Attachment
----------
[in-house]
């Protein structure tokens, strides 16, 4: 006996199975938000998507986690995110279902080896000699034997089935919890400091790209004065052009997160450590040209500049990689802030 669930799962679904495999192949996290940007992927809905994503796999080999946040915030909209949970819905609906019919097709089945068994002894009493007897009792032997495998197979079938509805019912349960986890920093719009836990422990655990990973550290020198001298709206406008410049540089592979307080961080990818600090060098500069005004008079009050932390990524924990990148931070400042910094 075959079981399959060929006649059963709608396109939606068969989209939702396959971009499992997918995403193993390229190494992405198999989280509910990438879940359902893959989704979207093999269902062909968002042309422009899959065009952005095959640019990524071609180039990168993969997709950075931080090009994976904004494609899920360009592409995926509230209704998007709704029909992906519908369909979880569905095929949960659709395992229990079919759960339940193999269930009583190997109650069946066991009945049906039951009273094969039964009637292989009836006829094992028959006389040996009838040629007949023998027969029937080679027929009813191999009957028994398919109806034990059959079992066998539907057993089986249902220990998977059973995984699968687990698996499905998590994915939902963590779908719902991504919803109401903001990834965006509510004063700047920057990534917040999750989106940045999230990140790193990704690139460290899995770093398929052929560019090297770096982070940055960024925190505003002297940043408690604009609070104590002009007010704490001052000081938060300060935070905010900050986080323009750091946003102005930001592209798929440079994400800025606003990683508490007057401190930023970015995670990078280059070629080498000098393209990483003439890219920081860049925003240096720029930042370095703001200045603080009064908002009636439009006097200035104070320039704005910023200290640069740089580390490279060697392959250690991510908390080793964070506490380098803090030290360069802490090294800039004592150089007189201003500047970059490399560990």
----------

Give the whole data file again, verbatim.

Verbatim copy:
[in-house]
């Protein structure tokens, strides 16, 4: 006996199975938000998507986690995110279902080896000699034997089935919890400091790209004065052009997160450590040209500049990689802030 669930799962679904495999192949996290940007992927809905994503796999080999946040915030909209949970819905609906019919097709089945068994002894009493007897009792032997495998197979079938509805019912349960986890920093719009836990422990655990990973550290020198001298709206406008410049540089592979307080961080990818600090060098500069005004008079009050932390990524924990990148931070400042910094 075959079981399959060929006649059963709608396109939606068969989209939702396959971009499992997918995403193993390229190494992405198999989280509910990438879940359902893959989704979207093999269902062909968002042309422009899959065009952005095959640019990524071609180039990168993969997709950075931080090009994976904004494609899920360009592409995926509230209704998007709704029909992906519908369909979880569905095929949960659709395992229990079919759960339940193999269930009583190997109650069946066991009945049906039951009273094969039964009637292989009836006829094992028959006389040996009838040629007949023998027969029937080679027929009813191999009957028994398919109806034990059959079992066998539907057993089986249902220990998977059973995984699968687990698996499905998590994915939902963590779908719902991504919803109401903001990834965006509510004063700047920057990534917040999750989106940045999230990140790193990704690139460290899995770093398929052929560019090297770096982070940055960024925190505003002297940043408690604009609070104590002009007010704490001052000081938060300060935070905010900050986080323009750091946003102005930001592209798929440079994400800025606003990683508490007057401190930023970015995670990078280059070629080498000098393209990483003439890219920081860049925003240096720029930042370095703001200045603080009064908002009636439009006097200035104070320039704005910023200290640069740089580390490279060697392959250690991510908390080793964070506490380098803090030290360069802490090294800039004592150089007189201003500047970059490399560990």